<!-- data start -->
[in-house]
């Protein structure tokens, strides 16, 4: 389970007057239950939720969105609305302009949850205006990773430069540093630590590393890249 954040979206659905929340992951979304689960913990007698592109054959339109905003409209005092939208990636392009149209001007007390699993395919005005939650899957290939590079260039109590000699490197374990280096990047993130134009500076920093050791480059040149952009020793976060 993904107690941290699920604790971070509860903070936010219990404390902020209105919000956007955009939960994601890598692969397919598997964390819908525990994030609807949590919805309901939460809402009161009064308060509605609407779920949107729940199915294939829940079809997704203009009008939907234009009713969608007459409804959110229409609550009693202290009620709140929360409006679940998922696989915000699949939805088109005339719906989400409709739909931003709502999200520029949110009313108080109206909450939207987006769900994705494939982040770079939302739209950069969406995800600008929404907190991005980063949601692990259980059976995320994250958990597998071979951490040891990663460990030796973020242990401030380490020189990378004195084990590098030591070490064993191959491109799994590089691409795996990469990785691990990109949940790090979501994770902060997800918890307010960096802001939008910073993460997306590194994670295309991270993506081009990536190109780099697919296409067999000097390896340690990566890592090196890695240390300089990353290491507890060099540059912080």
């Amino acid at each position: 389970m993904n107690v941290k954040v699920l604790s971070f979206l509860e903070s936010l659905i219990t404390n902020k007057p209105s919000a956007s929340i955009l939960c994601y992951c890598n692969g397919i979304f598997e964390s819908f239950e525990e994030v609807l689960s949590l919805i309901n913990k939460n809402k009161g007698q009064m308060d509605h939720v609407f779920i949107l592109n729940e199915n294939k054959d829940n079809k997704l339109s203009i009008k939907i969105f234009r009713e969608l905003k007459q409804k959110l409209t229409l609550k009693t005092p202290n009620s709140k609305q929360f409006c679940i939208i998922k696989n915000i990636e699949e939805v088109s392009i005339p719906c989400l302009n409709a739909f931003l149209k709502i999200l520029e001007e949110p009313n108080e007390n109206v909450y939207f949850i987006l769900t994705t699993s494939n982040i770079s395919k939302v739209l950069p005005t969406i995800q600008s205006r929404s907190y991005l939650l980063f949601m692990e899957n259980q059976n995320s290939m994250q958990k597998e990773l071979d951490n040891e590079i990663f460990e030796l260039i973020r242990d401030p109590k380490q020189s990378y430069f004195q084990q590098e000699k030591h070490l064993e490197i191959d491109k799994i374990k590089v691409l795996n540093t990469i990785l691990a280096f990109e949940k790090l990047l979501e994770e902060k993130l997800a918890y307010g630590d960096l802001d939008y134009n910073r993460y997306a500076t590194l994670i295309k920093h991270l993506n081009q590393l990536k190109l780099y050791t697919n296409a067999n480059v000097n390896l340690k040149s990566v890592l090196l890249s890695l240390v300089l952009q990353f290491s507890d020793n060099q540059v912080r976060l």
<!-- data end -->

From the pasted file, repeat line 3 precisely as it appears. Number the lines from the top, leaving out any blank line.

């Amino acid at each position: 389970m993904n107690v941290k954040v699920l604790s971070f979206l509860e903070s936010l659905i219990t404390n902020k007057p209105s919000a956007s929340i955009l939960c994601y992951c890598n692969g397919i979304f598997e964390s819908f239950e525990e994030v609807l689960s949590l919805i309901n913990k939460n809402k009161g007698q009064m308060d509605h939720v609407f779920i949107l592109n729940e199915n294939k054959d829940n079809k997704l339109s203009i009008k939907i969105f234009r009713e969608l905003k007459q409804k959110l409209t229409l609550k009693t005092p202290n009620s709140k609305q929360f409006c679940i939208i998922k696989n915000i990636e699949e939805v088109s392009i005339p719906c989400l302009n409709a739909f931003l149209k709502i999200l520029e001007e949110p009313n108080e007390n109206v909450y939207f949850i987006l769900t994705t699993s494939n982040i770079s395919k939302v739209l950069p005005t969406i995800q600008s205006r929404s907190y991005l939650l980063f949601m692990e899957n259980q059976n995320s290939m994250q958990k597998e990773l071979d951490n040891e590079i990663f460990e030796l260039i973020r242990d401030p109590k380490q020189s990378y430069f004195q084990q590098e000699k030591h070490l064993e490197i191959d491109k799994i374990k590089v691409l795996n540093t990469i990785l691990a280096f990109e949940k790090l990047l979501e994770e902060k993130l997800a918890y307010g630590d960096l802001d939008y134009n910073r993460y997306a500076t590194l994670i295309k920093h991270l993506n081009q590393l990536k190109l780099y050791t697919n296409a067999n480059v000097n390896l340690k040149s990566v890592l090196l890249s890695l240390v300089l952009q990353f290491s507890d020793n060099q540059v912080r976060l």